Hospitality Training Institute of Michigan Opens in Lansing

To help alleviate the woes felt by Michigan’s restaurant and hotel workforce, the new Hospitality Training Institute of Michigan in Lansing is offering training and certification programs for those who want to advance their careers within the industry.
131
Male manager and female chef using digital tablet in kitchen
The Hospitality Training Institute of Michigan has opened in Lansing to offer training and certification for those who wish to advance their careers in the industry. // Stock Photo

To help alleviate the woes felt by Michigan’s restaurant and hotel workforce, the new Hospitality Training Institute of Michigan in Lansing is offering training and certification programs for those who want to advance their careers within the industry.

“The hospitality industry in Michigan was decimated as a result of the pandemic and is still operating with 60,000 fewer employees than it was prior,” says Justin Winslow, president and CEO of the Michigan Restaurant and Lodging Association (MRLA).

“The Hospitality Training Institute of Michigan has been thoughtfully designed to recruit for and develop talent within Michigan’s beleaguered hospitality industry. For prospective employees that means a clear pathway towards advancement and a meaningful career and for employers. The HTIM offers a proven curriculum that will improve operations during exceptionally challenging times.”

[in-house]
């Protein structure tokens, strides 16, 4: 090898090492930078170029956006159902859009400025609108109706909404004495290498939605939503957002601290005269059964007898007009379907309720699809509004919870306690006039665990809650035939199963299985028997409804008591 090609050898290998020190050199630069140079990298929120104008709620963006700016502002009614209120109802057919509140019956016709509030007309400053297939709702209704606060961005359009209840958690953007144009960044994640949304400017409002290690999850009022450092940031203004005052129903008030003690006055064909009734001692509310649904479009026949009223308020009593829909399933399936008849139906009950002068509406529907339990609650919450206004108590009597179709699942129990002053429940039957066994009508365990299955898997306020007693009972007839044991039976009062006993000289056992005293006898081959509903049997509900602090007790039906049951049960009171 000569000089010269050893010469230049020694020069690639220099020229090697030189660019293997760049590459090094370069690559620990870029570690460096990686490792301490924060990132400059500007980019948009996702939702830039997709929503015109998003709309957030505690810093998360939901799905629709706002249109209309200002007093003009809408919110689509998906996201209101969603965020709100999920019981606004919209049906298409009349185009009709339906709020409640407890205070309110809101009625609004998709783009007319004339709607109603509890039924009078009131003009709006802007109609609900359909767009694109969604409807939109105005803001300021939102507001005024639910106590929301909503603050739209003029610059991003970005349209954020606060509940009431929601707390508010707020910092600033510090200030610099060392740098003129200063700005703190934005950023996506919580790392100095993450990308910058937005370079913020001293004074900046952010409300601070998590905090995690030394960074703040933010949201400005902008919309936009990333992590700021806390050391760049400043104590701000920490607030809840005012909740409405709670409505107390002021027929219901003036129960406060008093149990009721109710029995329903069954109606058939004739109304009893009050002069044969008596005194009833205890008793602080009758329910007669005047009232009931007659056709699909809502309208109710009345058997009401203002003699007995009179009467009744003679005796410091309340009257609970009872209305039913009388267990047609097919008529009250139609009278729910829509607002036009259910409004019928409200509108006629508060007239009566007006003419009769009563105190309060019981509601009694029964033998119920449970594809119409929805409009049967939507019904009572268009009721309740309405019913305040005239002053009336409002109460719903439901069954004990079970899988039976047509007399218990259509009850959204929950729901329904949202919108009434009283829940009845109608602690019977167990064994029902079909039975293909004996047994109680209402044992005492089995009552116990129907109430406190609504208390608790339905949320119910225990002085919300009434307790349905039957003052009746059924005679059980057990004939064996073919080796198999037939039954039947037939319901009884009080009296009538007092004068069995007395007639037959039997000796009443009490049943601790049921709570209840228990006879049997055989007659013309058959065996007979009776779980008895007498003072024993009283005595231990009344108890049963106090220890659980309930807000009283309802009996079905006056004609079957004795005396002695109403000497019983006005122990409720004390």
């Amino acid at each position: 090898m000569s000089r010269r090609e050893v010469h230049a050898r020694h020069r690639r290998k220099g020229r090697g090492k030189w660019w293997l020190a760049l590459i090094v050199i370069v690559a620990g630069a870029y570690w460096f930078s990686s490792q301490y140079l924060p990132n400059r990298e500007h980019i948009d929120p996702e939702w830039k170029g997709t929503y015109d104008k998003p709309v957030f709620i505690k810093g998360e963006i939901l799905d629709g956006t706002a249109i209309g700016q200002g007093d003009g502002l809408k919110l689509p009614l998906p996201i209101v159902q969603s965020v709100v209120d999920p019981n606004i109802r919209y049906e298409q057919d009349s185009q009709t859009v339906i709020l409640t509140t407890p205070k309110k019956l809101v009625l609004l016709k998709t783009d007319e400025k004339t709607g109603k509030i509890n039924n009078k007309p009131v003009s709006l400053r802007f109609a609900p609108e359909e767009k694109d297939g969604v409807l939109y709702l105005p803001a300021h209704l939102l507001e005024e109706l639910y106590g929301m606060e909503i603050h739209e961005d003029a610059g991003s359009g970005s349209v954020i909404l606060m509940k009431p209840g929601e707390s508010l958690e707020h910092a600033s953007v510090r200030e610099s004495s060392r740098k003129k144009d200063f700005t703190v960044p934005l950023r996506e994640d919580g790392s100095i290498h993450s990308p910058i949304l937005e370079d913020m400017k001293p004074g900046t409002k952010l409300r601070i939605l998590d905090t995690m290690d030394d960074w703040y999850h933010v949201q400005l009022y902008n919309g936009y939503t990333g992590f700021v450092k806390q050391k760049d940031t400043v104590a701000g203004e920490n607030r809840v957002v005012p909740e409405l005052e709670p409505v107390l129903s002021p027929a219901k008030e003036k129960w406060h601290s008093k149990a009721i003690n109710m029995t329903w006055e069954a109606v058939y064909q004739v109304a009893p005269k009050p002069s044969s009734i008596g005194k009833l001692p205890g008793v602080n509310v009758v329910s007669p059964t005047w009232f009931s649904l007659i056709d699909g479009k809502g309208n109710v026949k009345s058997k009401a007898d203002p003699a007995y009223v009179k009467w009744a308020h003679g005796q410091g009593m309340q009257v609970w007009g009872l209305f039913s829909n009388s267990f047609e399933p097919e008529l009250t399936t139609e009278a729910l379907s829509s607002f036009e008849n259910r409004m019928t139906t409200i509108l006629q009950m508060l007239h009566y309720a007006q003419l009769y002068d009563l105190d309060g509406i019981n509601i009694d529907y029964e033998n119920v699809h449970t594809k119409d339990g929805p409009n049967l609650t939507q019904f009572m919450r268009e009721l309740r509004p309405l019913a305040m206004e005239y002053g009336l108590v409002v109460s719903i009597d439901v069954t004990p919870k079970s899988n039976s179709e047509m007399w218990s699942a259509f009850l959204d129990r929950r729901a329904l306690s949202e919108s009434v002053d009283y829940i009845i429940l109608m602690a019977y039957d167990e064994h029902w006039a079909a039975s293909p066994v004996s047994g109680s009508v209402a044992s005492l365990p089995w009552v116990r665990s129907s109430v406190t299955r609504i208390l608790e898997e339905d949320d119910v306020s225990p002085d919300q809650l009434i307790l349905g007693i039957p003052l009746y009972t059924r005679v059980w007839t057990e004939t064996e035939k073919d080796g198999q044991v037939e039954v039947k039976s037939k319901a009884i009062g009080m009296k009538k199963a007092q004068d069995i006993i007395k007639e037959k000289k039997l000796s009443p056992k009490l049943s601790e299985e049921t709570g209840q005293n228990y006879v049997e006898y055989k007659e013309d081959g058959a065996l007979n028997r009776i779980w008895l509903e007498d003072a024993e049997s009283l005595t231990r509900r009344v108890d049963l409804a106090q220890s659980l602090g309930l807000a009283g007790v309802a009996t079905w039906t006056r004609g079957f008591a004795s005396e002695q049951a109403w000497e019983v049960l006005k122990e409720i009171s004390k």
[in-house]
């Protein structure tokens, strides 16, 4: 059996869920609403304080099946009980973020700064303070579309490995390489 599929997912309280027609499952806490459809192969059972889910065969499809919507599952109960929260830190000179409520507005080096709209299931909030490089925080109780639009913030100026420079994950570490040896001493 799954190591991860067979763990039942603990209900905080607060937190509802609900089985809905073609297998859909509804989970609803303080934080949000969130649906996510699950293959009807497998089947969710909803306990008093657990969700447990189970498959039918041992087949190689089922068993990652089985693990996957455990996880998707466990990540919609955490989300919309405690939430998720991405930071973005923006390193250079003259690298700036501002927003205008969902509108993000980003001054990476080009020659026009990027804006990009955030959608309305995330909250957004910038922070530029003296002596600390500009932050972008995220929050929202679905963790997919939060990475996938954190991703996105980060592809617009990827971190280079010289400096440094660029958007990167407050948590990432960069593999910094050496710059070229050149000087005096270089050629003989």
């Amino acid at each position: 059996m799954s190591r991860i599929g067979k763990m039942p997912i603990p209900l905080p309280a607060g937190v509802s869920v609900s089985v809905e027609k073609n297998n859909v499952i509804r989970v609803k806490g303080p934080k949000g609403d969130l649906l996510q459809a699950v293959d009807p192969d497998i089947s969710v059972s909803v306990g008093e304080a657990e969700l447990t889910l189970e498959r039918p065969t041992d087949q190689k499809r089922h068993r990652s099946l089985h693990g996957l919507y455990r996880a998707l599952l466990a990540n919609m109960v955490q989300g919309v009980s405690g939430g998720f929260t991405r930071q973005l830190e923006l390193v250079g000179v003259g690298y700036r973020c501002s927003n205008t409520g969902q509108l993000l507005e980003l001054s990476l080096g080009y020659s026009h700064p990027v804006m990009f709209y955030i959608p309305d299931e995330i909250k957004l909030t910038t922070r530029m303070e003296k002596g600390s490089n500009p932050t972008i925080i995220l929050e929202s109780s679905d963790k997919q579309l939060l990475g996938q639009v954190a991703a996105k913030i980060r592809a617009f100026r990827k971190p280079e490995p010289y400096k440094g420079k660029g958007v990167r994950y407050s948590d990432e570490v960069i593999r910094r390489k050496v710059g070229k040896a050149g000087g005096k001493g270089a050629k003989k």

Nearly 600,000 individuals work in the restaurant and lodging industries in Michigan. HTIM is looking to help grow and support the careers of these individuals by offering resources to educate and empower through flexible program formats and schedules.

It is a trade and career school that is approved by the Michigan Department of Labor and Economic Opportunity (LEO). The 12-week courses will explore the hospitality industry’s business side, including understanding point-of-sale reports, profit and loss statements, management, and leadership skills. It also offers opportunities for apprenticeships with on-the-job learning (OTJ) and related training instruction (RTI).

“The Hospitality Training Institute of Michigan provides outstanding opportunities for individuals passionate in advancing their careers in the hospitality industry and helps build on their professional skill set,” says Amanda Smith, executive vice president of education at the MRLA. “Every student who completes one of the 12-week programs from HTIM will leave with the confidence, skills, and credentials needed to advance in the industry.”

Two Michigan hospitality leadership certificate programs are currently available — the Hospitality Supervisor Certificate and the Hospitality Business Management Certificate. Both programs are offered in two attendance formats, either the hybrid model or the strictly online format.

The hybrid model is currently being offered in Lansing with classes starting March 21. Registration remains open for the online format and Lansing Cohort.

There are three educational tracks for apprenticeship programs, which are sponsored by the National Restaurant Association Educational Foundation or the American Hotel and Lodging Association Foundation, that include OJL and RTI and occur in the workplace: Restaurant line cook or hotel apprenticeship RTI, lodging manager RTI, and restaurant manager RTI.

For more information about HTIM, including courses, fees and how to register, visit www.htim.com.

Facebook Comments